# Does inertial time dilation cause red shift? Or how does doppler shift work in light when it's always moving at C relative to anything?

If we start with the proven fact light travels at the same speed in all reference frames, and add the proven fact a difference in speed causes a red or blue shift in frequency. Then it seems like doppler shifts in light do not work the same as sound.

It's my understanding, and could be wrong, that sound experiences a doppler shift because the source's differing speed relative to sound can be different. An oncoming object piles the sound up a bit compressing it's wave. Away going objects stretch it. All because their relative speed of sound through air is different. Sonic booms happen when an object outruns it's own sound.

However light is always the same speed relative to whatever emitted it, it can't pile up like sound. An object going 0.999999 the speed of C, and emitting a photon will see the photon race ahead at 1C and so will an object moving 0.000001 C. So what I'm wondering about is how doppler shifts work in light. My best guess is a blue shifted objected has a different relative clock than mine. From my perspective it's experiencing time faster, so any light it emits is going to have a higher frequency than it would other wise because any clocks it would have would tick faster, and frequency is a function of time. Red shifted objects would have a slower clock.

Is this correct or what's the correct way to conceptualize red shift and blue shift?

it seems like doppler shifts in light do not work the same as sound.

It does seem that way because it is typically presented as though they are very different. I like the mathpages Doppler Shift for Sound and Light page for exactly this reason. Basically, they derive the following formula, which holds exactly the same for both sound and for light: $$\frac{f_a}{f_e}=\frac{1-v_a/c_s}{1+v_e/c_s}\sqrt{\frac{1-(v_e/c)^2}{1-(v_a/c)^2}}$$ where $$f$$ is frequency, $$v$$ is velocity, $$c_s$$ is the speed of the signal with respect to its medium, $$c$$ is the speed of light, and $$a$$ and $$e$$ refer to the absorber and emitter respectively. This expression applies in any frame where $$c_s$$ is isotropic, and for light $$c_s=c$$ and $$c$$ is isotropic in any inertial frame.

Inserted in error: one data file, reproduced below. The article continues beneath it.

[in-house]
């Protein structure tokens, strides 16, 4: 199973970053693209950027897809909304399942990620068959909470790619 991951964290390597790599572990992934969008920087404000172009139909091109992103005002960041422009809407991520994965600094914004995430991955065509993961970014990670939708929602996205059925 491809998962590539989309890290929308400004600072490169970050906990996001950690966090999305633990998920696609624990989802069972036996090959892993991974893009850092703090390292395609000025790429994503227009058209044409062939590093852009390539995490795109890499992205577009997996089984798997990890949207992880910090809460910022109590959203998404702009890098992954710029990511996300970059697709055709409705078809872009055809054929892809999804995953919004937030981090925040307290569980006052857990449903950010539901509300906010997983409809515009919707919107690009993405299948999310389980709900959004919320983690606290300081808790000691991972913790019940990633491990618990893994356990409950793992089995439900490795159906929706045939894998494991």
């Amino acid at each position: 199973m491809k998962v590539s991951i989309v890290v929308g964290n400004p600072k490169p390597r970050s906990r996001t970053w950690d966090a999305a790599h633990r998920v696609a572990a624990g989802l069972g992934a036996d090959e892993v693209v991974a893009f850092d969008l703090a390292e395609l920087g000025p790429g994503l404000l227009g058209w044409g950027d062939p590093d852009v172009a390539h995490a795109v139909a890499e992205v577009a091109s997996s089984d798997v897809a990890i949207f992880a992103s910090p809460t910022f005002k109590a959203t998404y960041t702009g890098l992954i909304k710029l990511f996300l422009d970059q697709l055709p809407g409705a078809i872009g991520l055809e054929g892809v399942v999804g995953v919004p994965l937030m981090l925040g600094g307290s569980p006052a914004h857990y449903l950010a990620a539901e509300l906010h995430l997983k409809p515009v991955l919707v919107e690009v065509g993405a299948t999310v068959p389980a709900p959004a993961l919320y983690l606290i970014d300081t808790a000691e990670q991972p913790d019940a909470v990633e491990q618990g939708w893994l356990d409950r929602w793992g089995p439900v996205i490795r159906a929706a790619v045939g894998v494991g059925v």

An oncoming object piles the sound up a bit compressing it's wave. Away going objects stretch it.

This happens with light also. In a reference frame where the emitter is moving the wave is compressed in front and stretched behind the emitter.

However light is always the same speed relative to whatever emitted it, it can't pile up like sound. An object going 0.999999 the speed of C, and emitting a photon will see the photon race ahead at 1C and so will an object moving 0.000001 C.

Here you are mixing up two frames.

In the frame where the object is moving the wavefronts do pile up, as shown in the image above. Note that each wavefront expands at the same speed, $$c$$, but because each wavefront is emitted from a different location they do pile up in front, just like with sound.

In the object's frame it is at rest. In the object's frame the wavefronts are isotropic and each is emitted from the same location so they do not pile up. In that frame the Doppler shift is due to the absorber which is now moving. An inward-moving absorber crosses more wavefronts than they would if they were stationary.

The issue that you were running into in this analysis is that you started with a frame where an emitter is moving and then jumped to a frame where it is not moving. You need to be careful when switching the analysis to a different frame.